Tag Archives: arts

Guest Post: Freddie Alexander on Crowdfunding

Hello all! This week I’m delighted to feature a guest piece by my dear friend Freddie Alexander on this site. I met Freddie the first time I moved to Edinburgh, in 2012, and was blown away by his tight writing and his energetic, intense performance style. Freddie currently organises the monthly Edinburgh Open Mic Inky Fingers, and has previously been an organiser for the University of Edinburgh’s Soapbox and the 2014 National University Poetry Slam. He has been a live performer at several nights in Edinburgh, and will be featured in the Loud Poets 2016 Prague Fringe Festival tour.

Photo credit: Perry Jonsson

Photo credit: Perry Jonsson

Previously on this site I’ve shared my own experiences with crowdfunding and offered some tips for artists who are considering crowdfunding projects. However, I’ve never posted on the controversy that surrounds crowdfunding in the arts—and boy is it a big one. The concept of asking for money for art (or to support an art-making life) has ignited massive debates particularly in the past five or ten years. The publication of texts like Amanda Palmer’s The Art of Asking (which I highly recommend) advocating crowdfunding, and the production of massive-scale projects such as Zach Braff’s film “Wish I Was Here” have brought attention to the use of this tool by major artists. In his post below, Freddie teases out some of the controversies associated with crowdfunding, offering a balanced consideration of crowdfunding’s potential benefits and pitfalls. This can be a tricky subject to navigate, and I admire the thought and attention Freddie brings to it. Hope you enjoy! – K  Continue reading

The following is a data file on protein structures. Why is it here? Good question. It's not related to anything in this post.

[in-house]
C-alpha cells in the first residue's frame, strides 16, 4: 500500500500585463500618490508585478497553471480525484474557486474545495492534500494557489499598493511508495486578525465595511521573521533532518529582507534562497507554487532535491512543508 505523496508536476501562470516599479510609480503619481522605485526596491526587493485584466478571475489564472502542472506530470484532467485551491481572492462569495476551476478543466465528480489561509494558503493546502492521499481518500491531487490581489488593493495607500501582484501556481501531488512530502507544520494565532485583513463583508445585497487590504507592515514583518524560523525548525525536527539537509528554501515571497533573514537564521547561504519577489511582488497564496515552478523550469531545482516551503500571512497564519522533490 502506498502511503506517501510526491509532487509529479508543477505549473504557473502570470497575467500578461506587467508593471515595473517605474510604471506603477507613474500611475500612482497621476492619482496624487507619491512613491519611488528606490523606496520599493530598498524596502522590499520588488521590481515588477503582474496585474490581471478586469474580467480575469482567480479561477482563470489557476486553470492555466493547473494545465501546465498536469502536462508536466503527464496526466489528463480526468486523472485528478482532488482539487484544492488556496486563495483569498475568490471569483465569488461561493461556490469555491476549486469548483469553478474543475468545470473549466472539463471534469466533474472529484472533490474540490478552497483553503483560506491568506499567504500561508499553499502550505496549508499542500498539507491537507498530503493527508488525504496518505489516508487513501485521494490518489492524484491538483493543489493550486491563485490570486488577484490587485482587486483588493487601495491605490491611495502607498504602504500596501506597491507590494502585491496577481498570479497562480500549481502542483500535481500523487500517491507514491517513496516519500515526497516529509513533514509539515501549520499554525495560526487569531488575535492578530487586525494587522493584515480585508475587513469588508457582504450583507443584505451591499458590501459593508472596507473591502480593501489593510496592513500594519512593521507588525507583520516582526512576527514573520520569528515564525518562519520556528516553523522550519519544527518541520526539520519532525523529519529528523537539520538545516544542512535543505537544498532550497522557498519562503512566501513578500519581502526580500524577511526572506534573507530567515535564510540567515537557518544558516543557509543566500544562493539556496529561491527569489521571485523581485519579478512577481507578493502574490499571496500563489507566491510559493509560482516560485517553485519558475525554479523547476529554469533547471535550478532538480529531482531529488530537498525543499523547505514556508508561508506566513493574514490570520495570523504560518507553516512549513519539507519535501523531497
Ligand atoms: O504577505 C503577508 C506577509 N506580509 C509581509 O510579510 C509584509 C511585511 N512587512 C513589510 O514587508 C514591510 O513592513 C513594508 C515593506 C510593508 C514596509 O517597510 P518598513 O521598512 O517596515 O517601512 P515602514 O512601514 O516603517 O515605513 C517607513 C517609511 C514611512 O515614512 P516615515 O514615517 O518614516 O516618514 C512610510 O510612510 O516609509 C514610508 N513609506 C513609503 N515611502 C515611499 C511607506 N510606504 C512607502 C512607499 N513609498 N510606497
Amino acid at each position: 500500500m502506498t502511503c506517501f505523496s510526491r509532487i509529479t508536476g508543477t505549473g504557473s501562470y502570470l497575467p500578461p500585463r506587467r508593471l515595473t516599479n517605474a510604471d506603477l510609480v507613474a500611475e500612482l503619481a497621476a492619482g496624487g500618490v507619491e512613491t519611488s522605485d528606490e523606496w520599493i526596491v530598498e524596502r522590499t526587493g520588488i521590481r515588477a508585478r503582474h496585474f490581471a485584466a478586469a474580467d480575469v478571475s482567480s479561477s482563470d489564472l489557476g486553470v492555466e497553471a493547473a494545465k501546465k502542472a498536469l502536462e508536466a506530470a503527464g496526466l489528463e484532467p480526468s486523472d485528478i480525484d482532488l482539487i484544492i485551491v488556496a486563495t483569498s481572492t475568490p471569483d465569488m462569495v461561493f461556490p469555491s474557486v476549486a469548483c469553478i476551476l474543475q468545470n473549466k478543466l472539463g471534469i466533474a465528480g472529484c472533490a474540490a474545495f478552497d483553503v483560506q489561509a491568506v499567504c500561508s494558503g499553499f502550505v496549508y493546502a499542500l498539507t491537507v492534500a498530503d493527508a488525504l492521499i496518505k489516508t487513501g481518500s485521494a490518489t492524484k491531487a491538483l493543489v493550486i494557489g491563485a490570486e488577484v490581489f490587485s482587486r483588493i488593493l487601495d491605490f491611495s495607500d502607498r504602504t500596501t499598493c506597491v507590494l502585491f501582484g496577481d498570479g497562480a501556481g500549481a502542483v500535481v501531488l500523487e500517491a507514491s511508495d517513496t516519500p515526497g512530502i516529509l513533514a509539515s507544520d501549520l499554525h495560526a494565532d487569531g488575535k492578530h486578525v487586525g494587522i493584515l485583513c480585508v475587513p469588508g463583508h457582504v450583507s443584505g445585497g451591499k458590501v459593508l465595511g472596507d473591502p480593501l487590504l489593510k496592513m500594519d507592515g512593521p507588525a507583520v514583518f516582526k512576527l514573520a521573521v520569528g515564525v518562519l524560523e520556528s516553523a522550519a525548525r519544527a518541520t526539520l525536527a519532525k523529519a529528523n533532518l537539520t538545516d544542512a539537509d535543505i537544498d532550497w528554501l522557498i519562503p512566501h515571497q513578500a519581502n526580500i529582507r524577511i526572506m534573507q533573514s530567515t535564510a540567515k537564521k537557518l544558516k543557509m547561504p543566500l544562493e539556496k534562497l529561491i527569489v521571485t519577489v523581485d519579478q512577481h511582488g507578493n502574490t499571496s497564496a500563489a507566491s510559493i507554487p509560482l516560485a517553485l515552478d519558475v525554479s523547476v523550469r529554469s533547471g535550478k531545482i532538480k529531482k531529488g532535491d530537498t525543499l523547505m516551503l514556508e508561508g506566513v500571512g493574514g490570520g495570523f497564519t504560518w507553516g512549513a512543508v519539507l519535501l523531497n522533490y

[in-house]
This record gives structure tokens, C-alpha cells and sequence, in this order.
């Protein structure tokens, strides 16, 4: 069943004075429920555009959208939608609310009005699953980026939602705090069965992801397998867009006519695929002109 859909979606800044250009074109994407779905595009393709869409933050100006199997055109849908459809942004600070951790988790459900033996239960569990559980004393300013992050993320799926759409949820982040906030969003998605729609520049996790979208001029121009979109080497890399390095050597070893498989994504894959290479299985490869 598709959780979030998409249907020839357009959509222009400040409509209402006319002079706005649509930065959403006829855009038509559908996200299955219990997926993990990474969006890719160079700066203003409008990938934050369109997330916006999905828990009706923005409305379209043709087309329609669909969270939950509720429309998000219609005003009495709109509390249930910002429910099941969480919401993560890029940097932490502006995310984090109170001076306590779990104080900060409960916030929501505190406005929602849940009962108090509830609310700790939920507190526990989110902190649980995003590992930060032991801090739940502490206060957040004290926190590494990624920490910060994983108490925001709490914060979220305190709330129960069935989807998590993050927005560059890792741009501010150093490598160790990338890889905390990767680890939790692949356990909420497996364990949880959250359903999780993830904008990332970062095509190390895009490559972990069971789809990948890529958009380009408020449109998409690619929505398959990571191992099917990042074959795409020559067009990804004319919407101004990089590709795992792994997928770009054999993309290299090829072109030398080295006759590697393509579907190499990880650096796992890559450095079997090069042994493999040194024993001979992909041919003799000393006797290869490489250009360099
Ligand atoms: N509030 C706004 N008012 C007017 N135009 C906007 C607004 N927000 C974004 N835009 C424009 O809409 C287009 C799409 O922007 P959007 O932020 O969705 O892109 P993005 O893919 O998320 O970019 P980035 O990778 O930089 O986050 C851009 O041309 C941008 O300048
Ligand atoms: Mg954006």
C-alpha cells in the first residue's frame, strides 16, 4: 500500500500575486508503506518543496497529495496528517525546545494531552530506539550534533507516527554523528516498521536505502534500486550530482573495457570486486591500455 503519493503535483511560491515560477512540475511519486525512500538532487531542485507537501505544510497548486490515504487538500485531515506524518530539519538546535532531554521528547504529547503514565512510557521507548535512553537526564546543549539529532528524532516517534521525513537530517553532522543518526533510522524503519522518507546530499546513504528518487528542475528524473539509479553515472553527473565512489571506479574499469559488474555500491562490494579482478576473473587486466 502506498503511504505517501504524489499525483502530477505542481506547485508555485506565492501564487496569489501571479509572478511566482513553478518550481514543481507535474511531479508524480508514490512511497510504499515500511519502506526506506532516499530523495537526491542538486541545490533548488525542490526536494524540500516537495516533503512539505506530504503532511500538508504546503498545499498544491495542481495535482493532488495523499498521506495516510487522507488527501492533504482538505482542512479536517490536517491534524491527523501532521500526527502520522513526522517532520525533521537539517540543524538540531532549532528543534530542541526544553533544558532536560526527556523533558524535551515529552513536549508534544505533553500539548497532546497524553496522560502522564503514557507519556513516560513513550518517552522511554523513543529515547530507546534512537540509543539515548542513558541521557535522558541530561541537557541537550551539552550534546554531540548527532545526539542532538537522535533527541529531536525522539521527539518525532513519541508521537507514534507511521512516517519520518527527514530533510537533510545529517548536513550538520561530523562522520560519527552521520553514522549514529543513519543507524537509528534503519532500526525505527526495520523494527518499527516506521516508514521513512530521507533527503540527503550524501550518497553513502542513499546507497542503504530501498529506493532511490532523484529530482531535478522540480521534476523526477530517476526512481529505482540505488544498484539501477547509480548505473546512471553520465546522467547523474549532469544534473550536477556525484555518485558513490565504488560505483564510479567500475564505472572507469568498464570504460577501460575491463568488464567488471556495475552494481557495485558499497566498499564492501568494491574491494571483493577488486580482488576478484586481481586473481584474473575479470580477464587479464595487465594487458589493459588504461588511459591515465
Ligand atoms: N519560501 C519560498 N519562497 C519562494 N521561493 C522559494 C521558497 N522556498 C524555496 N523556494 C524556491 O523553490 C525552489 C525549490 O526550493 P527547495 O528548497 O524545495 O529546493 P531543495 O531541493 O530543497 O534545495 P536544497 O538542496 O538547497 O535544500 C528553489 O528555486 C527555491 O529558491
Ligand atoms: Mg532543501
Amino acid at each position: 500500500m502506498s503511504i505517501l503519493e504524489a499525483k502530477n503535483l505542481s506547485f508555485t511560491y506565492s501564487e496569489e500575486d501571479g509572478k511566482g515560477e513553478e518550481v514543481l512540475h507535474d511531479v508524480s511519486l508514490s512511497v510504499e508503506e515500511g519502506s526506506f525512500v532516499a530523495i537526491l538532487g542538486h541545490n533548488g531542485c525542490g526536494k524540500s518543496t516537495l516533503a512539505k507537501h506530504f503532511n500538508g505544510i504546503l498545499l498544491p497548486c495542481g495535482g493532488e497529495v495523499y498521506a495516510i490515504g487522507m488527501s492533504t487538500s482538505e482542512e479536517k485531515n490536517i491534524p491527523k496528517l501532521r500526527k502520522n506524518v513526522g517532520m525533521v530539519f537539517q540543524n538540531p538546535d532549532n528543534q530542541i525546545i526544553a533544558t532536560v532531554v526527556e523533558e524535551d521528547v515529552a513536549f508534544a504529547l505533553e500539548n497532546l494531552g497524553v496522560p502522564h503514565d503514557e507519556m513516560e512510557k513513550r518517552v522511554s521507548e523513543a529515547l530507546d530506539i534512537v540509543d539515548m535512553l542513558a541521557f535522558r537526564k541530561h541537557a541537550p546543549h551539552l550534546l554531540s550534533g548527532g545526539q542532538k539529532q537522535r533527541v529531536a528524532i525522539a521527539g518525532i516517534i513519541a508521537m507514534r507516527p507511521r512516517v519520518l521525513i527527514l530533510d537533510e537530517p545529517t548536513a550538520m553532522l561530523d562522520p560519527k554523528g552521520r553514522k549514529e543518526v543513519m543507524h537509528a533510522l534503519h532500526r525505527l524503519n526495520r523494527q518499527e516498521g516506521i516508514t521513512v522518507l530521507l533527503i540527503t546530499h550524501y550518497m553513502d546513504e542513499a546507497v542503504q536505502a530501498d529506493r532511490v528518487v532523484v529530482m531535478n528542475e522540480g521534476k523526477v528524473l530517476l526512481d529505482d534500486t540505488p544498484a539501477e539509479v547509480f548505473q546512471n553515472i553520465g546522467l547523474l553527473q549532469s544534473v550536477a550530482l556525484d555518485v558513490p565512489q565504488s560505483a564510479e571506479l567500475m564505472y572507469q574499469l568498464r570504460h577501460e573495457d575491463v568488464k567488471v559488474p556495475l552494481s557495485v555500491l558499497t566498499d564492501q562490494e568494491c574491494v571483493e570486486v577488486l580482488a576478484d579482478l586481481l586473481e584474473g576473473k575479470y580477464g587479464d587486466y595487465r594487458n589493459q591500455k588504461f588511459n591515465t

Artistic Crossovers: How Dance Helps with Performance Poetry

Although today I identify chiefly as a poet, dance has always been a fundamental element of how I define myself artistically. I began training in classical ballet at the age of five and continued through university, getting a degree in Dance and choreography in the modern style (‘contemporary’ in British terminology). I’m grateful for this training for many reasons, but especially now for how my education and experience in dance has informed and benefitted me in my performance poetry practice. There is a surprising amount of crossover between the two art forms, and here I will discuss how dance training has been a foundational skill set for my way of performing spoken word poetry. Continue reading